Keep in mind that popular authors are incredibly busy. Many won’t be able to commit to the project. Some will never respond to your e-mail. That’s okay–there are lots of great authors to approach, and some of them will say yes. If you’re having a hard time coming up with potential headliners for your project, you may not be quite well-read enough yet to edit an anthology.

Your e-mail should be brief, personal, and professional. Here’s a sample:

Dear Mr. Melville,

I’m in the process of putting together an anthology of short stories about whales. I greatly enjoyed Moby Dick and was hoping you might consider writing a short story for this project.

I’m seeking original stories of 2000-6000 words for Whales, Whales, Whales, and am able to offer $0.10/word for First Print and Electronic English language rights exclusive for 6 months after publication and non-exclusive rights afterward. Each contributor will also receive two paperback copies of the book and a lifetime supply of whale oil.

The submission deadline is December 31, 2015 and the publication date is August 1, 2016.

Thank you very much in advance for your consideration.

Sincerely,

Hopeful Editor

Other Contributors

Once you have a few solid headliners lined up, it’s time to fill out the rest of the book. There are two ways to go about this: you can open to submissions from the general public, or you can invite a bunch of authors directly. There are advantages and disadvantages to each approach.

Opening to submissions will likely allow you to find gems by little-known authors. Who knows, you could be the editor who discovers the next Octavia Butler or Robert Heinlein. Nothing about this process is more satisfying than nurturing and promoting brilliant new authors. However, this approach is extremely time-consuming. By posting the submission call on sites like The Grinder, Ralan, and Duotrope, you’ll likely receive hundreds of submissions. By the time you’re finished, you might sink enough hours into the project to earn less than minimum wage, but your anthology will be stronger for it.

The second approach is to identify and invite a number of authors whose work you’ve enjoyed to contribute directly. (Shameless Hint: I very much like getting invited to projects). These would mostly be neo-pros, not established best-selling authors.

The trick here is to catch people who are on their way up. Two years ago, any decent anthology could’ve gotten a story out of Ken Liu, who is one of the most brilliant short story authors writing today. By now, he’s too busy with bigger projects and has to turn down most anthology invitations. Be sure to approach authors whose work you already know and enjoy: they’re much more likely to write stories you’ll want to accept.

Cast your net wide: it’s important to solicit stories from a diverse group of authors. Let your potential contributors know that you welcome material from authors of all backgrounds, and actively seek out promising authors from traditionally disadvantaged groups. There is a ton of talent there, but even if you do an open submissions call, don’t just assume that you will get enough diverse submissions; be proactive about encouraging them. Also, I’m partial to encouraging the submission of translated stories, so English-speaking readers may be exposed to works from other countries and cultures.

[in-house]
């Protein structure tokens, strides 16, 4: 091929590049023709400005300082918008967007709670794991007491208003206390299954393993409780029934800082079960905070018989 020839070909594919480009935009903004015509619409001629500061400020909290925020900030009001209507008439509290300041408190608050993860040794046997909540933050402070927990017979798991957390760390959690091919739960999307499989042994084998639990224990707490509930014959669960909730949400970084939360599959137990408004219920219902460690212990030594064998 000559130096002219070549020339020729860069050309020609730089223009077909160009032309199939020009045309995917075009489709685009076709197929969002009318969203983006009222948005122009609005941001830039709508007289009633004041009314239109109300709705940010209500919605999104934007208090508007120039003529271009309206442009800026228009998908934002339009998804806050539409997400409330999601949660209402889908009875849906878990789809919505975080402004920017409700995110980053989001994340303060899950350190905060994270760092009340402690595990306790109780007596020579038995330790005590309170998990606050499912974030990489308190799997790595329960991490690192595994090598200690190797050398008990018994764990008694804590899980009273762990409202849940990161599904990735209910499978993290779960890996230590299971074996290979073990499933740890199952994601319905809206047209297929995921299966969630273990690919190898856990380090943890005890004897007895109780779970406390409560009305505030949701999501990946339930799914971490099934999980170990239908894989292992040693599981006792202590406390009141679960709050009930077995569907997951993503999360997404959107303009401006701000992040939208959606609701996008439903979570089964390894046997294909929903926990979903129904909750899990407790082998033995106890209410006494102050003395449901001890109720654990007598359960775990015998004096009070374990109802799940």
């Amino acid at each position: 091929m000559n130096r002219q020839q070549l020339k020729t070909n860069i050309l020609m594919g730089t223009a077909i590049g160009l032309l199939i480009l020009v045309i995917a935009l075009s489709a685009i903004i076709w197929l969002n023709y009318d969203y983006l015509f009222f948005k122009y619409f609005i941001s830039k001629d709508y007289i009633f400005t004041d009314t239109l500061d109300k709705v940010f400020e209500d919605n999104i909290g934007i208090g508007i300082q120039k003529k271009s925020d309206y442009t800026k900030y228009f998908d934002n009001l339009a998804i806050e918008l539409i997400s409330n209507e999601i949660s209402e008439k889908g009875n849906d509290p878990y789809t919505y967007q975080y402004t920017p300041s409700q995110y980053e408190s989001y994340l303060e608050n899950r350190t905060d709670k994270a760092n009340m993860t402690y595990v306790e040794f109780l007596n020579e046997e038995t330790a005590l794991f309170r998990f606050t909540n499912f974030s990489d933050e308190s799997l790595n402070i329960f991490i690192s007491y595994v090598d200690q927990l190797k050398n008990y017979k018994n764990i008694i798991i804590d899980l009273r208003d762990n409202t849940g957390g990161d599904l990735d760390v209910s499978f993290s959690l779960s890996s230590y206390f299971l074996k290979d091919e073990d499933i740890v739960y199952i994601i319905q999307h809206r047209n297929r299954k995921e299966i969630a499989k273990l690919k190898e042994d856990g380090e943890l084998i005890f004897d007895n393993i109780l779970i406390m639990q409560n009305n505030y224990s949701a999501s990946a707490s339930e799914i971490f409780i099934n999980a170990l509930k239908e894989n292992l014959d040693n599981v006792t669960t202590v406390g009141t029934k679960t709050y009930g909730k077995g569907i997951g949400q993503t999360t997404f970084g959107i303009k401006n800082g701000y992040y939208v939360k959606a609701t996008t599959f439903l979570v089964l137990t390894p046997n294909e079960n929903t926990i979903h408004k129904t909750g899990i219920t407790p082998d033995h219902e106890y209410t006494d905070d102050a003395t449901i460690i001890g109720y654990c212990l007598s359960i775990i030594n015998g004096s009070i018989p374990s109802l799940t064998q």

Finally, it’s important to note that an invitation to submit is not a guarantee of acceptance. In fact, closed anthologies will generally invite more authors than they have room for, so that the editor can select and buy only the best of the available stories.

Selecting & Editing the Stories

If you do your job right, you will end up with more great stories than you can use. This is a good thing. An anthology isn’t just a random collection of tales united by theme: it is a work of art. The interplay of voices, styles, and plots should fit together like a symphony performed by an orchestra with you as the conductor.

To this end, most editors will whittle the submissions down slowly and only send out acceptances at the end of the process. They’re looking for material that isn’t just good, but fits well with the rest of the accepted stories.

Once the stories are in, don’t just spell-check them and throw the ones you like into the book. A good editor will work with an author to polish their story like a gemstone. In many ways, this process is similar to beta-reading and critiquing stories for fellow authors, except your opinion has more weight and you must be more careful to help rather than hinder the story. In addition to selecting the best stories, this is where your own skill and talent will matter most to the quality of the project.

Finally, there’s the devilishly difficult task of assembling the table of contents (TOC). There are many schools of thought on the subject. Some editors subscribe to “open strong, close long”–they place their one or two strongest stories at the beginning and close with a longer piece. Others prefer to mix up lengths and close on a light note, with their one humorous story at the end of the book.

This process is more art than science and no two editors will build the TOC in exactly the same way. Ultimately, it will come down to the interplay between stories, as described above.